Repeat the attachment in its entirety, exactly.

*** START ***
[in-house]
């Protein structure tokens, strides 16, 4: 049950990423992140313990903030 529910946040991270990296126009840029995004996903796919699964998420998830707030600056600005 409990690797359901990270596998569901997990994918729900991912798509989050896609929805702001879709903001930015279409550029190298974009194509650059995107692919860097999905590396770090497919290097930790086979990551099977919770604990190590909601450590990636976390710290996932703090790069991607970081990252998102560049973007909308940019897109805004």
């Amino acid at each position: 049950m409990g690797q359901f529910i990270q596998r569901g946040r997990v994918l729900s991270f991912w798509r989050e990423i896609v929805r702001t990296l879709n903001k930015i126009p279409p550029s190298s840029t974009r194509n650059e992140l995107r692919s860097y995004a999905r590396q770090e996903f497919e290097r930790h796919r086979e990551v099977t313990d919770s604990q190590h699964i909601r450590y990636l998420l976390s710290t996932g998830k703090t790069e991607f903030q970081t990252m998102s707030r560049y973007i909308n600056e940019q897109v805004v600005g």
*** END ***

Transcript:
[in-house]
């Protein structure tokens, strides 16, 4: 049950990423992140313990903030 529910946040991270990296126009840029995004996903796919699964998420998830707030600056600005 409990690797359901990270596998569901997990994918729900991912798509989050896609929805702001879709903001930015279409550029190298974009194509650059995107692919860097999905590396770090497919290097930790086979990551099977919770604990190590909601450590990636976390710290996932703090790069991607970081990252998102560049973007909308940019897109805004």
């Amino acid at each position: 049950m409990g690797q359901f529910i990270q596998r569901g946040r997990v994918l729900s991270f991912w798509r989050e990423i896609v929805r702001t990296l879709n903001k930015i126009p279409p550029s190298s840029t974009r194509n650059e992140l995107r692919s860097y995004a999905r590396q770090e996903f497919e290097r930790h796919r086979e990551v099977t313990d919770s604990q190590h699964i909601r450590y990636l998420l976390s710290t996932g998830k703090t790069e991607f903030q970081t990252m998102s707030r560049y973007i909308n600056e940019q897109v805004v600005g």